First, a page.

Backpacking USA #4 – Chicago: Facing Fears
My arrival was not great. I quickly realised I had NO reason to be in Chicago as my best friend from school, who I hadn’t seen since the ‘90s, said she wouldn’t be able to make the meet-up….AFTER I had already bought my flights. Sometimes I’m just too impulsive! So here I was in the ‘windy city’, aimless, alone and booked into yet another IHA hostel and hating life. Waking up in the morning and spending the day adventuring around town, I quickly realised Chicago had no heart. There’s no centre. As naïve and idiotic as I was, this completely threw me. This was just proof of how much of a novice traveller I am. I had gained years of experience from visiting the major platz, plaza or square in different cities but I hadn’t learned where to point my compass if there was none. So I panicked and went online to find the answer.
Chicago tries to place itself on the tourist map with attractions that I don’t believe necessarily reflect what it’s all about. A few decades ago, apart from ridiculous gun grime, pizza and jazz – people found it difficult to image Chicago as anything else; but being the third largest city in the States means getting with the cultural agenda. According to Tripadvisor, the top 5 attractions are:
Oh, how many theatres and music halls was that..? I think I lost count. I had absolutely no interest in how Chicago made its golden era name, all I wanted to know was what makes it NOW?
My Emotional Breakdown
Travelling solo can be quite a unique, mind-altering experience but never has my loneliness so poisoned my experience of a city. I can’t describe how dissatisfied and angry I was with this glass-caged metropolis. I was wandering empty streets, gazing up at glass buildings and monotonously riding the L Line (Chicago subway), because it travelled in a loop. Chicago is the lowest I have ever felt, in all the cities in all the different parts of the world. I genuinely can’t describe the burning despair that had, out of nowhere, grabbed a hold of me. I found I was asking myself a lot of questions. Why are you here? What do you hope to achieve by coming to the States? Did you ever think solo travel is just a sign you had no friends? You could be saving thousands of dollars for bills at home! Looking back it all sounds so melodramatic, but anyone who has ever spent any significant time with themselves would know that shit gets very cerebral, very quickly. So after a third evening wandering as lonely as a cloud, I sucked in my tears and made a determined b-line for my lifeless hostel. I was going to buy a flight back to Washington. Back to the last person I had seen and spoken to.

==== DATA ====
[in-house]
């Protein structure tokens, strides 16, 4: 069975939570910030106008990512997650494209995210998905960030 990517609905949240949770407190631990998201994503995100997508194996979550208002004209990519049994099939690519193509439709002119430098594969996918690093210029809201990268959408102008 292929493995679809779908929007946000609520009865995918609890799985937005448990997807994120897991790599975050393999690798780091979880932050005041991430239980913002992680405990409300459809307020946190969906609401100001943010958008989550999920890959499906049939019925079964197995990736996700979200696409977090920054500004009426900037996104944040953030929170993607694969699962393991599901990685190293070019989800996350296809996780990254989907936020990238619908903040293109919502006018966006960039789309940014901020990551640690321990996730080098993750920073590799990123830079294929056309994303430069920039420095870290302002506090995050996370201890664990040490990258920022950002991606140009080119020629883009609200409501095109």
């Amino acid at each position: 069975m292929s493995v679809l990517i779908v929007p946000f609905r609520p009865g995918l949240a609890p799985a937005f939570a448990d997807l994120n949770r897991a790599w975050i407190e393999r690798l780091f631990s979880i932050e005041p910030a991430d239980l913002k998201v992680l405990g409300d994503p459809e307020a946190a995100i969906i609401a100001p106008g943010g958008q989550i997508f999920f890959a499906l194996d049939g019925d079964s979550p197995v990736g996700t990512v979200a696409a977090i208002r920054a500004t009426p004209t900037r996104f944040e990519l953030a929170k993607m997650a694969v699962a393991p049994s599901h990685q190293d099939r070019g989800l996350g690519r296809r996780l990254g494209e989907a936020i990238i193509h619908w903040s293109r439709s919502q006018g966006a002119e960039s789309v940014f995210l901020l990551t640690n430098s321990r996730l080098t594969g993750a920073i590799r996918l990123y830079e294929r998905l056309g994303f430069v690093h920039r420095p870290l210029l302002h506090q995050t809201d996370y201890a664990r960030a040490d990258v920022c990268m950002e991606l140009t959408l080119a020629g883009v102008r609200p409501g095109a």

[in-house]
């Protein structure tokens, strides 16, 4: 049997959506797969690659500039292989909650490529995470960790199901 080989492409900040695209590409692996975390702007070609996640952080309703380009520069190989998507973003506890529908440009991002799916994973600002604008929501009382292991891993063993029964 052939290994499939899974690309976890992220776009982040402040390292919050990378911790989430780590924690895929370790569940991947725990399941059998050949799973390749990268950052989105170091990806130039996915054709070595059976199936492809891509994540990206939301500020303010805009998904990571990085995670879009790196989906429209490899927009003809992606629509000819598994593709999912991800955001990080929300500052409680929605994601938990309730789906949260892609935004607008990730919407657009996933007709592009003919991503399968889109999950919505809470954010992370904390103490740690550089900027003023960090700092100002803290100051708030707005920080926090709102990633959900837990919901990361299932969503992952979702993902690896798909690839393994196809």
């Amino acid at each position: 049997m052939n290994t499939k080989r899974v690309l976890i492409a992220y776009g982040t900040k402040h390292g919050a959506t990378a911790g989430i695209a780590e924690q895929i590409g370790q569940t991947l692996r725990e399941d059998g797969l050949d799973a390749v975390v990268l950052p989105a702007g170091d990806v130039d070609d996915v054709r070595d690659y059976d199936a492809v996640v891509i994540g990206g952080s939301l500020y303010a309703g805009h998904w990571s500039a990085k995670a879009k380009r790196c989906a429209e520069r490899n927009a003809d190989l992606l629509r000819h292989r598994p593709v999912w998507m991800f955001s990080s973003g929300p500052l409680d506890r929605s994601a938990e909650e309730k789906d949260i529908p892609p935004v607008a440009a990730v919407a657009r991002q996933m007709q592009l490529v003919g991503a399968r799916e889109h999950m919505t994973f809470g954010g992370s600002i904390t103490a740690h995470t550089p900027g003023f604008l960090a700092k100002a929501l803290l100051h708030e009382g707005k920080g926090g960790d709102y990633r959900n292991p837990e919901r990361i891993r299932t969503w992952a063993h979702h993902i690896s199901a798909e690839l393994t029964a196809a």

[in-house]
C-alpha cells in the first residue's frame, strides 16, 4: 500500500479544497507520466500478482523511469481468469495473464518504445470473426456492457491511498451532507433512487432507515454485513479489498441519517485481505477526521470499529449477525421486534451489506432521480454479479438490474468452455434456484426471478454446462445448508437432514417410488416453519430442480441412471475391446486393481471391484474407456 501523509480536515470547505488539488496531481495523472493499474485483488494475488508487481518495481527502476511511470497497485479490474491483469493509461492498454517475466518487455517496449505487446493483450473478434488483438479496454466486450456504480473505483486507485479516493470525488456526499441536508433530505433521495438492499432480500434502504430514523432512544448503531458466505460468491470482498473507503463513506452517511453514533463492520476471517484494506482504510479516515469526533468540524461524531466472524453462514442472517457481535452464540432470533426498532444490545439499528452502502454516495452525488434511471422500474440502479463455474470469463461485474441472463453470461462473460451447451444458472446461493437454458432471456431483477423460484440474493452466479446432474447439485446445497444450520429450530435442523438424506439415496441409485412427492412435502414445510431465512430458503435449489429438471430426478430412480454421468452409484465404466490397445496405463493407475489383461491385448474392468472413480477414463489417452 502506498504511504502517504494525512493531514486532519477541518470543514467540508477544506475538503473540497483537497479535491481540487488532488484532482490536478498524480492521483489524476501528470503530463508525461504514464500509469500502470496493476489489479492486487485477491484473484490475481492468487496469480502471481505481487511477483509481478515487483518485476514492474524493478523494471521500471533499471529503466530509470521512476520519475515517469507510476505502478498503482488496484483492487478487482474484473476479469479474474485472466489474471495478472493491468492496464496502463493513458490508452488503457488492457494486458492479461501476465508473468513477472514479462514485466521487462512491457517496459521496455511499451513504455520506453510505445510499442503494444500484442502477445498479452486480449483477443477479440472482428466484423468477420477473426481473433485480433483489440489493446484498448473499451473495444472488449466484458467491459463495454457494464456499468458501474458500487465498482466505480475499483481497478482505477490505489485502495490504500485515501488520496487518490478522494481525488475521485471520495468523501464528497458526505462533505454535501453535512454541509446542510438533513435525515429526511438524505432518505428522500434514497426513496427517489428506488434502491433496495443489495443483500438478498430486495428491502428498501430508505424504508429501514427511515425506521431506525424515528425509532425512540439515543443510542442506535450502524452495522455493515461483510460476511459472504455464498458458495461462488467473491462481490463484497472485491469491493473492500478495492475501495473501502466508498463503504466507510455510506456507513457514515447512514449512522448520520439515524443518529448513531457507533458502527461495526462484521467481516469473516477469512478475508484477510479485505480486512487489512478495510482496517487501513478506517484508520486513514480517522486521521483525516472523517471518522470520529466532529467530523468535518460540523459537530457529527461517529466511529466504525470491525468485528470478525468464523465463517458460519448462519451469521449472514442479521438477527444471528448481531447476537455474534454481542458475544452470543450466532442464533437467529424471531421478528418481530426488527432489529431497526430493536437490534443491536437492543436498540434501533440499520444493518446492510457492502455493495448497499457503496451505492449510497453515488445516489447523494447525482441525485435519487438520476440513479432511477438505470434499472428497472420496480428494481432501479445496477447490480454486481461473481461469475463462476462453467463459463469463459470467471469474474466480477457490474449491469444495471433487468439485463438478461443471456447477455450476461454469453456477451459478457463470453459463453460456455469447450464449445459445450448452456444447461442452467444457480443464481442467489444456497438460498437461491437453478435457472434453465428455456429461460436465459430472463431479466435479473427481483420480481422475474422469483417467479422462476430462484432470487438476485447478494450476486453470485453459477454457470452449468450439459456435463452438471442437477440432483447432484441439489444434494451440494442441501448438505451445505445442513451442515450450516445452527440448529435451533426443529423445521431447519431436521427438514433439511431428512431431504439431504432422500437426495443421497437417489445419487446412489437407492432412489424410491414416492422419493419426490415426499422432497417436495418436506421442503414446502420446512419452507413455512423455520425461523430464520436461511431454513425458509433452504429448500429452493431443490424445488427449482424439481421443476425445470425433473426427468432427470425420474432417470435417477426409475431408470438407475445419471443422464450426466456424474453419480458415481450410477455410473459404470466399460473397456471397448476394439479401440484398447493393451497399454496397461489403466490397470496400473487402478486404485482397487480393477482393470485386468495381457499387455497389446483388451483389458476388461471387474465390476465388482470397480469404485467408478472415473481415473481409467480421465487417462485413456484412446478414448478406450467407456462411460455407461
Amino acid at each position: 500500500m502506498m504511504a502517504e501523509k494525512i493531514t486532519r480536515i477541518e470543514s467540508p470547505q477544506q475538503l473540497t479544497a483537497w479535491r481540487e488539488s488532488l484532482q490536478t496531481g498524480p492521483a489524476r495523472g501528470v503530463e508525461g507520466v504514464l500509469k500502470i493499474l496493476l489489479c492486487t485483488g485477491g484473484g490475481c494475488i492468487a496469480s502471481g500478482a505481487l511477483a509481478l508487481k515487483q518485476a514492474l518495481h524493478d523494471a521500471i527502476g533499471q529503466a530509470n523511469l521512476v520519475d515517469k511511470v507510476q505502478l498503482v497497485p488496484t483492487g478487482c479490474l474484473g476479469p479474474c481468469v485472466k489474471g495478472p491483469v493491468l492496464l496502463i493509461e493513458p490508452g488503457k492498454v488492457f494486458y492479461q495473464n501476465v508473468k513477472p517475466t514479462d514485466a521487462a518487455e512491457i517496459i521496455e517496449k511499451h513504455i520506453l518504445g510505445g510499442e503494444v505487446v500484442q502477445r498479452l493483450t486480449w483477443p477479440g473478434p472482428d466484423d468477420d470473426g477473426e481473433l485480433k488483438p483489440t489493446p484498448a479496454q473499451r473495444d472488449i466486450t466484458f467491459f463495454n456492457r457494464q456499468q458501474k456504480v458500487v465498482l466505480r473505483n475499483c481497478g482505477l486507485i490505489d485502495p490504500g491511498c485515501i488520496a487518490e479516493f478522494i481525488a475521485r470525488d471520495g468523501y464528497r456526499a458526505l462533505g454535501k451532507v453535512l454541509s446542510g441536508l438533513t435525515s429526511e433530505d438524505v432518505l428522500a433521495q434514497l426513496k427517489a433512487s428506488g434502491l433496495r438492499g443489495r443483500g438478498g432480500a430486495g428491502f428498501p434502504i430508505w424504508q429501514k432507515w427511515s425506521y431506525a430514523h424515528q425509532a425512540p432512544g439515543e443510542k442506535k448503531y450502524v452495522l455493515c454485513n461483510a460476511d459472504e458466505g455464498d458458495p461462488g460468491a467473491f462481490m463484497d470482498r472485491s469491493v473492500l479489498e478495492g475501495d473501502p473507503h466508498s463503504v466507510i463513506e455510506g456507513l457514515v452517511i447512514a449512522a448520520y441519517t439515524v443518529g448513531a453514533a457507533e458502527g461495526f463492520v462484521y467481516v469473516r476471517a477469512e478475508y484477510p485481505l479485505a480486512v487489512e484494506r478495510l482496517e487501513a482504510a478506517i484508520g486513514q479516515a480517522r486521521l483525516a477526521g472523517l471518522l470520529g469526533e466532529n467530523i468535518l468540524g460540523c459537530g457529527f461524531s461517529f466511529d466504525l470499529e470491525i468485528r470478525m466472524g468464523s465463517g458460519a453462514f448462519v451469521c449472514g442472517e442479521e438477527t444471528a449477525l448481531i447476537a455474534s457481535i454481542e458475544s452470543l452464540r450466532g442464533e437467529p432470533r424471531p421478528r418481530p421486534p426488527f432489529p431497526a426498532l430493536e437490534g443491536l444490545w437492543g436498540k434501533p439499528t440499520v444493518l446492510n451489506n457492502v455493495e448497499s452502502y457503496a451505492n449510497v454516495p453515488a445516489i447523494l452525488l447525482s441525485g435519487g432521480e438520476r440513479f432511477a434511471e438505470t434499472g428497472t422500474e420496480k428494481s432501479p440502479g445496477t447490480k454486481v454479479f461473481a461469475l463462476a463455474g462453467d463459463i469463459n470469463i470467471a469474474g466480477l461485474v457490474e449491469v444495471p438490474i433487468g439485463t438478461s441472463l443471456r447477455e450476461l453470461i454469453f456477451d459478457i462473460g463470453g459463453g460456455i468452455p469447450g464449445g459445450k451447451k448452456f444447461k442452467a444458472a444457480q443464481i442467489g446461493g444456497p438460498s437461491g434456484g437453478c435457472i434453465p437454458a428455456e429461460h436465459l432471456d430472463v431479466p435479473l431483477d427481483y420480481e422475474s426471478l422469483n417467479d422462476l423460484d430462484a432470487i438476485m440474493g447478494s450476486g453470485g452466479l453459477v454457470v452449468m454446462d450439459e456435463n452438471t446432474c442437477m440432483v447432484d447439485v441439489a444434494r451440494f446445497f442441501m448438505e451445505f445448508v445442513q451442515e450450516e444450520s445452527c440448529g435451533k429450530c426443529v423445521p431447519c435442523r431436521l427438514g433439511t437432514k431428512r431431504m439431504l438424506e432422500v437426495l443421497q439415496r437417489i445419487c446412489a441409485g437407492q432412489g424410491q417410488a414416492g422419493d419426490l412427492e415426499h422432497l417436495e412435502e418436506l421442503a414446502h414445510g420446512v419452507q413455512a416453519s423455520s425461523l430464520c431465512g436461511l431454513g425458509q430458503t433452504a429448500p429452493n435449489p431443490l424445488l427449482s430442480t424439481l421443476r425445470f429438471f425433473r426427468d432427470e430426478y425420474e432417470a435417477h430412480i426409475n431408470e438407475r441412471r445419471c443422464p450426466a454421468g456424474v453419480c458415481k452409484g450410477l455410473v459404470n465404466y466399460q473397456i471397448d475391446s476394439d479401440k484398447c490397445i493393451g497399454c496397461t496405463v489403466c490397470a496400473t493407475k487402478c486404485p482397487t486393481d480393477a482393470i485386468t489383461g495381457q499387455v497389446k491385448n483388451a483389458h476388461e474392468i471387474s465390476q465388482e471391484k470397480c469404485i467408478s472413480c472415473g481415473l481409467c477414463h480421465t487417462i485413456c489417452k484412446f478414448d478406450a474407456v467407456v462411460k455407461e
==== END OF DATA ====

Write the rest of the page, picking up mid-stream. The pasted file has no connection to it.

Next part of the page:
Should I stay or should I go?
On the walk back I passed a brightly lit, but empty bar. A mini-van was parked out front whilst a couple guys in leather trousers and ripped jeans were hauling in guitars and amps. I smelt a gig brewing. Every inch of my body willed me to keep walking, pack my bags and get the first flight outta there. Oh, but my inner groupie would NEVER let me pass on seeing a show. A drink for the road, perhaps?
I was in there so fast it hadn’t registered that I’d pulled up a stool at the bar, ordered an I.P.A and had already got into conversation with the bartender. After an hour, a girl who noticed my accent swivelled around in her stool and said “How’re you finding Chicago?” She was simply asking a commitment-free question – but I bet she wasn’t expecting the outpour I gave in response. IT F***ING SUCKS! I HATE CHICAGO! I’M GETTING OUTTA HERE AS SOON AS I’VE FINISHED THIS DAMN BEER, WHICH TASTES LIKE CRAP, BY THE WAY. From that moment on – she made it her personal mission to change my perspective on things. Her first step was to introduce herself as Mel, and buy me a second drink.